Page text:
Instead of drinking the coffee, what I realized is that I had been tracking my productivity, not on purpose. So this is a notebook, which you can see those little highlighted areas those are X marks, my sort of to do lists, my notes about the project I was working on and the X’s are periods of 25 minutes where I was able to concentrate on my work without interruption and without like losing focus., and so I was just recording those. So if I was ever interrupted I would just not record one.
So two marks in a day doesn’t seem like a lot, but it wasn’t all the work I was doing. This is just an indicator of how well I was concentrating, and there are productivity methods that people use that are similar to this. This sort of emerged from my own practice. But I realized I could tabulate this data and see how productive I’ve been.
So there you go and that’s what I tabulated and you can see that basically there’s a before and after. During that before period was part of the time I was tailing off, so I was gradually reducing the amount of coffee. But one thing that I instantly could see was that after I stopped drinking coffee my productivity did not fall apart, even though in my head I was convinced, absolutely certain that I needed coffee in order to be able to concentrate.
So it’s a complicated, noisy bit of data, and there are so many problems with scientific method and whether it’s controlled or whether it applies to anyone else which it probably doesn’t. I think each person will have their own experience, but for me this answered the question very very concretely is my belief that I need this in order to function correct or not.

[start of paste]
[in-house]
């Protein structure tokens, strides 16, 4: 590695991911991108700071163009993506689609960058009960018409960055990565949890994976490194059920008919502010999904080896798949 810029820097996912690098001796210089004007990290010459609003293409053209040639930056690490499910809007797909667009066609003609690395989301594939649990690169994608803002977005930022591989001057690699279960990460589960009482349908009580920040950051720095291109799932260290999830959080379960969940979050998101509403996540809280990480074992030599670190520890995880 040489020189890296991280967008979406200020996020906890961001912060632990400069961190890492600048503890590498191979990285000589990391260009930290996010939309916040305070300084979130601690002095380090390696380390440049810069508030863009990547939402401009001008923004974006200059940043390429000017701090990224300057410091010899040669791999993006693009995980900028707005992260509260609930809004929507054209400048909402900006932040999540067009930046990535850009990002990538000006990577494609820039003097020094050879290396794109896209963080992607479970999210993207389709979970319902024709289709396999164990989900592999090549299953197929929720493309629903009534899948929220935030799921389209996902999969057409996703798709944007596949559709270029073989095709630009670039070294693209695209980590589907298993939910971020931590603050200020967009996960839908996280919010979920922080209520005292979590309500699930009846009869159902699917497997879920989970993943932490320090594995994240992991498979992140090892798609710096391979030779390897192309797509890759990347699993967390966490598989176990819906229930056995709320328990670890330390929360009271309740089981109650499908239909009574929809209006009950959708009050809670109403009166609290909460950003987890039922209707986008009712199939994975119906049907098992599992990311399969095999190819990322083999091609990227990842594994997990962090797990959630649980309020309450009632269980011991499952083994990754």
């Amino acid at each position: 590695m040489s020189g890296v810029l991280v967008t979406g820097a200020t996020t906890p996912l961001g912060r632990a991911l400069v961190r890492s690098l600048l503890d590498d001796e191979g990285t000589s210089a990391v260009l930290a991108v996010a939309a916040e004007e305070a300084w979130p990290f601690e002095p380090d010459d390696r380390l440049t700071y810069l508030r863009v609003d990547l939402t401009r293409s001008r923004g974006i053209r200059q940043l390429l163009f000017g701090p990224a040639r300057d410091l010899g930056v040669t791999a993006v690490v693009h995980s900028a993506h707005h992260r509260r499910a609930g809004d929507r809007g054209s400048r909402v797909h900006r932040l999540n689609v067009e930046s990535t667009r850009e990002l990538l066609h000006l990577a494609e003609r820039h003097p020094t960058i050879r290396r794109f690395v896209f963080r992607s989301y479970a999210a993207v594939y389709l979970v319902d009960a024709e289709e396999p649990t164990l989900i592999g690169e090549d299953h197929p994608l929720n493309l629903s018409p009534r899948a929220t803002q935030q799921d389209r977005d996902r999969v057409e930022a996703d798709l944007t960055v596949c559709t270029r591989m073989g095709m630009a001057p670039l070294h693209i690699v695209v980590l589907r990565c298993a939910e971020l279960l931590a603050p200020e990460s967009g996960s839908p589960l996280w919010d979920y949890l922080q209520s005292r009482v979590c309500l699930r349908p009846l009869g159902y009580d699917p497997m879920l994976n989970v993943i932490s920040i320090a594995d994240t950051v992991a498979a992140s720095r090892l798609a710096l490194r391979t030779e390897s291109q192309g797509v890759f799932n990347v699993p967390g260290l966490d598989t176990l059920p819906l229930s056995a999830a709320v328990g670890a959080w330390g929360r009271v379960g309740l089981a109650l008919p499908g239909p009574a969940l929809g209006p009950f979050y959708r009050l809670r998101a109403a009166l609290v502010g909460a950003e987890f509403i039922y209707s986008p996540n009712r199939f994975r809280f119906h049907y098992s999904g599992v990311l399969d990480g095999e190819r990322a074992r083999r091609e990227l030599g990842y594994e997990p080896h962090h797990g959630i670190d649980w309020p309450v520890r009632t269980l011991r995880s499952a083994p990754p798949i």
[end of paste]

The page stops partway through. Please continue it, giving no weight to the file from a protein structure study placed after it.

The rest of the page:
So that’s where I ended when I first gave this talk in 2009 and at that time I was starting to do something else. I was beginning to track my meditation practice. Now that was also part of recovering from stress, and I was convinced that if I could meditate regularly it would help me recover, and I mean obviously there is a lot of evidence and a lot of this is a strongly held belief by many people that meditation is good for stress, and there’s lots of measurements that shows that it’s good for stress.
But I was having trouble keeping a practice going, so I use this iPhone app, it records your meditation and it records data to show what your practice looks like. And I thought of it as a motivational tool. You know, it’s quite common to provide feedback on your practice and you can see how well I’m doing and that’s motivating, and that’s why I started to do this.
So that is a chart of the first year essentially, so that’s from October 2009 to November 2010, so it’s just over a year. and what’s interesting there is you can see some big gaps where my practice fell apart and some big peaks. And the big peaks were, I’m going to be deciding I’m going to be the ironman of meditation, and I like joined a competition where people were trying to meditate 90 minutes a day and that’s what that massive peak is. And that actually destroyed my meditation practice. It was a terrible thing, you know don’t do it.